[KTravel] Korea Natural Heritage Sites

9:00:00 AM


Jeju Volcanic Island and Lava Tubes (Designated 2007)


Area of Gujwa-eup & Seongsan-eup, Jeju-do
On June 27, 2007, UNESCO’s World Heritage Committee listed Jeju Volcanic Island and Lava Tubes as a World Natural Heritage in view of the site’s parasitic volcano and lava tubes, as well as for its outstanding geological features and special properties as a habitat for a variety of rare and endangered species. Jeju Volcanic Island and Lava Tubes is largely comprised of three sites: the main site of Hallasan National ParkSeongsan Ilchulbong Peak, and the Geomun Oreum lava tube system. The lava tube system includes dozens of oreum, or a parasitic cone in English, and the five lava caves of Bengdwigul, Manjanggul, Gimnyeonggul, Yongcheondonggul, and Dangcheomuldonggul caves.

Reaching to a height of 1,950 meters, Hallasan National Park offers the tallest mountain in Korea with gentle slopes formed by eons of volcanic activity. A variety of animals and plants inhabit the slopes, including the largest forest of Korean fir trees (Abies Koreana) in the world.
Because of the unique and mysterious landscape created by the surrounding 360 cinder cones and its outstanding research value, the Korean government designated the mountain as a national park in 1970, and it has been protected ever since.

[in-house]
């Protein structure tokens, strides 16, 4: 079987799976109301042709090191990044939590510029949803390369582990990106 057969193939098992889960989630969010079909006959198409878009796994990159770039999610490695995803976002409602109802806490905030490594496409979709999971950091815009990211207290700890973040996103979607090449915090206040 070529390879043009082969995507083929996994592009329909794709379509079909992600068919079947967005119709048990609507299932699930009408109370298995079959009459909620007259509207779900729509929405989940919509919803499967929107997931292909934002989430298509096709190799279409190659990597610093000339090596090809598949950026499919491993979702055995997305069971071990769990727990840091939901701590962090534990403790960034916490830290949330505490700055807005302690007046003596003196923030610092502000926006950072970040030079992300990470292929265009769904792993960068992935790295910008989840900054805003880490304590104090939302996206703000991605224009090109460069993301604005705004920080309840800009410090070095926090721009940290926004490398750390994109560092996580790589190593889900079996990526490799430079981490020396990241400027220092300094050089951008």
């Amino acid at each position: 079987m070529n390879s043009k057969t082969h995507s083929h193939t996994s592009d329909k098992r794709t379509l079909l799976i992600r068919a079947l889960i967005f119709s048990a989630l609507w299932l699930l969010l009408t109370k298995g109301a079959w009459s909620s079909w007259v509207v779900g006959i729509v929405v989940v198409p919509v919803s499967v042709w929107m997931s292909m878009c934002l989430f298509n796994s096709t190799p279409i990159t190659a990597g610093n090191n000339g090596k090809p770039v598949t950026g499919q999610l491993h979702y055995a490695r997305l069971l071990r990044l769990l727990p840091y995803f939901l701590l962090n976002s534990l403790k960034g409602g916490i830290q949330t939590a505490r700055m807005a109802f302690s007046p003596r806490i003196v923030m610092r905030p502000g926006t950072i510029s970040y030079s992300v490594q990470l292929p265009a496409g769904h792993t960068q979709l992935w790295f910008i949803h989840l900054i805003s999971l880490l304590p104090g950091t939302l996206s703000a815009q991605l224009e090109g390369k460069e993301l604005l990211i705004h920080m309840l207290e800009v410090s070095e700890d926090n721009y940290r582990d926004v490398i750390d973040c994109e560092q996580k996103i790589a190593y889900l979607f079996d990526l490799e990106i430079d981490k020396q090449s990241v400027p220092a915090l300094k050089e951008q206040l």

In addition, the top of Hallasan Mountain offers a view of the magnificent vista over the entire Jeju Island. The peak also holds Baengnokdam, a crater lake 3km in circumference and 500m in diameter, giving helpful insights in academic research.

Geomun Oreum refers to the series of lava tubes formed some 100,000 to 300,000 years ago by huge amounts of basalt lava that spewed from Hallasan volcano. Lava tubes designated as the UNESCO World Natural Heritage are Gimnyeonggul Cave, Dangcheomuldonggul CaveManjanggul CaveBengdwigul Cave, and Yongcheondonggul Cave.
The largest tube in the bunch is Manjanggul Cave. This cave features a variety of stalactites and stalagmites, along with attractions such as Yongam Bridge and Yongam Falls. The cave and its various formations have outstanding value when it comes to researching the process of formation of the lava tubes.
Seongsan Ilchulbong Peak, one of the 360 parasitic cones on Jeju-do, was uniquely created on the sea floor. Some 5,000 years ago, an underwater eruption on the shallow seabed resulted in a tuff ring. Rising 182 meters above sea level, the tuff ring was originally an island, but the gradual deposit of sand and gravel formed a connection to the land. Also called "the Oreum of the Rising Sun," Seongsan Ilchulbong Peak is one of the most treasured landmarks of Jeju-do, attracting numerous tourists for a view of the sunrise and sunset.


[full credits to Korea Tourism Organization]

You Might Also Like